On Wed, 5 Nov 1997 10:28:55 -0600 (CST) email@example.com writes:
>questions; how easy/difficult is it to un-tension and detach the top
>set of guys prior
>to folding over - can it be a single person job?
My Rohn 25 48' foldover has been up for 20 years. To remove the
top guys you just unscrew the turnbuckles until the top guys are
loose and unscrew a bolt, or in my case with old-style Philly
terminations, pull a cotter pin. It's a one person, 4 minute job.
When the tower is folded over, the two bottom guys closest to the
antenna also go slack and can be removed temporarily if they get
in the way.
> What type and how
>maintanance need to be done on the winch, cable, foldover section etc.
I've never done any maintenance on the cable or foldover section.
I had to disassemble the winch once and clean it up because the
clutches were stuck. It was no big deal. The winch has a little
manual with an exploded view of all the parts and how they fit
together. Actually, I fold it over so seldom, I really should
take the winch off and store it in the garage when it is not being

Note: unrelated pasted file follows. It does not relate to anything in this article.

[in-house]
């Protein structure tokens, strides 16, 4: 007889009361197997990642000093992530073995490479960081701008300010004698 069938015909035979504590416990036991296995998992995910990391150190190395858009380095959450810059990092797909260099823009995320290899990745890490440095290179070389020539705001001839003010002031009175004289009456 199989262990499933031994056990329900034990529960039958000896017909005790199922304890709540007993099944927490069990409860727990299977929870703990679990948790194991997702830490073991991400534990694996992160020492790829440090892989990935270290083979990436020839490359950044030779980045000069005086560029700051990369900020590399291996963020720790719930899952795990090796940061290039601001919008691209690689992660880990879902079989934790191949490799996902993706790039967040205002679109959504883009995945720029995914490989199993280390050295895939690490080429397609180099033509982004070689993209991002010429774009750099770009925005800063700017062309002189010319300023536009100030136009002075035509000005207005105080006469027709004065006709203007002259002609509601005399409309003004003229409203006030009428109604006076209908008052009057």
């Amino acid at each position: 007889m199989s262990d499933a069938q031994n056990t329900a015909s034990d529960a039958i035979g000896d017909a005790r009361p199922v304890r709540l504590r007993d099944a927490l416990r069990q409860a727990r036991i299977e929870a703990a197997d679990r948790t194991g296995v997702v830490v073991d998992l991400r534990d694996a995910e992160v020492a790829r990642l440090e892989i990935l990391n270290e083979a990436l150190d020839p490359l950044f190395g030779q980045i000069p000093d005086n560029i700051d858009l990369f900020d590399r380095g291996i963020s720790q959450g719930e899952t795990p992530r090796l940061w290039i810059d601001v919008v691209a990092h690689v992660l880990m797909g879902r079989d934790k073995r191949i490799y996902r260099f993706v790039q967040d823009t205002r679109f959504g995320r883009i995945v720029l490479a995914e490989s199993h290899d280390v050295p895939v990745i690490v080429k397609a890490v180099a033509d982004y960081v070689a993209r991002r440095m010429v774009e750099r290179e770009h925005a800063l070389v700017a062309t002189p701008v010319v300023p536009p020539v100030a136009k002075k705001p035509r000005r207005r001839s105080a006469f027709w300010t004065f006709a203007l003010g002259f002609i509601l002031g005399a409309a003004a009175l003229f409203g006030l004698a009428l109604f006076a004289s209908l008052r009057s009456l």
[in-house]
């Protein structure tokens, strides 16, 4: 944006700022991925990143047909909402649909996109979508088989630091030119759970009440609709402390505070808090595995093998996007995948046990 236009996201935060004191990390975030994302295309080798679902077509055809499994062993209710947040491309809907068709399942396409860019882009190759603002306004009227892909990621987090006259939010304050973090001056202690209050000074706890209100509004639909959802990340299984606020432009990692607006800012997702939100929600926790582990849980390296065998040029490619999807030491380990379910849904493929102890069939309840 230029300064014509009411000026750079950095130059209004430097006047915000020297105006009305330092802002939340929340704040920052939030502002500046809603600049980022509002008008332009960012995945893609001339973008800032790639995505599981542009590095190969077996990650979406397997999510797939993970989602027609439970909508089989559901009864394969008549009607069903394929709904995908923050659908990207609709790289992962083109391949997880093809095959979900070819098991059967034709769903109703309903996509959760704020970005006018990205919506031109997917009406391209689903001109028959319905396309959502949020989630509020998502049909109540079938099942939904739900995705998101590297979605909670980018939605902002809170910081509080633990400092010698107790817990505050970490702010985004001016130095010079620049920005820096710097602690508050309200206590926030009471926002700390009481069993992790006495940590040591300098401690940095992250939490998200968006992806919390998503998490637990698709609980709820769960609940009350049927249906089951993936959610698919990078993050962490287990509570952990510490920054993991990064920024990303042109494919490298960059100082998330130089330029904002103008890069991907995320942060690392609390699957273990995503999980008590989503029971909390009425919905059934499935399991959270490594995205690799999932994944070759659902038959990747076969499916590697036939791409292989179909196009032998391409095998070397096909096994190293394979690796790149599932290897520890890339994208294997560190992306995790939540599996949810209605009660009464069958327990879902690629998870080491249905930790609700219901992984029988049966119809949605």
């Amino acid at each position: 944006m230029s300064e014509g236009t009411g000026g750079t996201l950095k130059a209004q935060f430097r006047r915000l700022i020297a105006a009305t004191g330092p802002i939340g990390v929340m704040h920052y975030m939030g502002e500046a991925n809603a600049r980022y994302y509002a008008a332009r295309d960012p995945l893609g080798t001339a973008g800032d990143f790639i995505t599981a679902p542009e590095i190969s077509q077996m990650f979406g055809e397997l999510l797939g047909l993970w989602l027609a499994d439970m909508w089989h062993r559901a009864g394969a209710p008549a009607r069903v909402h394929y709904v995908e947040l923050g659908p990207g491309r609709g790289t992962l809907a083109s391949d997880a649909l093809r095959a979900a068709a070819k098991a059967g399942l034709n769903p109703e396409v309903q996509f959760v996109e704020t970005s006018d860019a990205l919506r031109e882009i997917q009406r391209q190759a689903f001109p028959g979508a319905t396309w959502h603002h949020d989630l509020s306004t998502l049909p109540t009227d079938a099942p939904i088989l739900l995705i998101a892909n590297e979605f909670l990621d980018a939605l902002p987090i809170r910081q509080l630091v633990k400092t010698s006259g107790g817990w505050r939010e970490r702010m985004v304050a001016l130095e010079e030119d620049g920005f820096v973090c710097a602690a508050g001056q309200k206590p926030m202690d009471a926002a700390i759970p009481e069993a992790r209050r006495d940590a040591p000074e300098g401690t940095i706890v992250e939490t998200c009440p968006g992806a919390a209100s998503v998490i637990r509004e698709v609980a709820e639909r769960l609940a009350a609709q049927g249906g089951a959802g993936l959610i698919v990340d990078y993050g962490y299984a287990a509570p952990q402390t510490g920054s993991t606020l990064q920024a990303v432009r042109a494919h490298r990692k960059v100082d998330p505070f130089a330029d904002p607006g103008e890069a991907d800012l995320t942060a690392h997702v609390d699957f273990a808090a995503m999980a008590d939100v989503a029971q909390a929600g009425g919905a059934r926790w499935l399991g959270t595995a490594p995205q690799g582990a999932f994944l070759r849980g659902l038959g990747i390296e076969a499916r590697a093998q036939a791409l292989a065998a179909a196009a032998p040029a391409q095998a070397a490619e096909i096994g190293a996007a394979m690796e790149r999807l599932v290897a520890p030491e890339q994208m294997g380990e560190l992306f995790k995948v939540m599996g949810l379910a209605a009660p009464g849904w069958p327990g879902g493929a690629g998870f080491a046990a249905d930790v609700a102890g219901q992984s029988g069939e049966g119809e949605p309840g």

used. Keep in mind that I live in a very dry desert.
> Are there any
>reports of disasters/failures during the foldover process? How does
>the Rohn foldover
>concept compare with crank-ups?
I think it's safer than a crankup, but I would not overload
it. The current Rohn catalog specifies a safe dead weight load
at the apex. Old catalogs used to have an additional specification
"safe moment about the hinge." As I remember that spec, it was
approximately = (safe load at apex) x (distance from apex to hinge).
In this case 190 x 16 = 4750 ft-lbs. You apparently have a long
mast, so you need to go through the moment calculation for each
component; rotor, mast, each antenna, coaxes, etc. to make sure
you don't exceed 4750 ft-lbs.
The foldover is not as cost effective as it used to be when priced
against crankups. It's no fun installing the boom section, since
it weighs 165 pounds. It has guy wires, which are unsightly,
and always in the way when you're trying to do something. If I
were to do it again today, and had $2200 to spend, I think I'd
buy a heavy duty 55' crankup. Actually, I think I'd spend $4000
for an LM-470E 70-footer. Not many choices available when you
don't like high work. Oh by the way, installing or removing a
foldover requires high work.
Dave Hachadorian, K6LL
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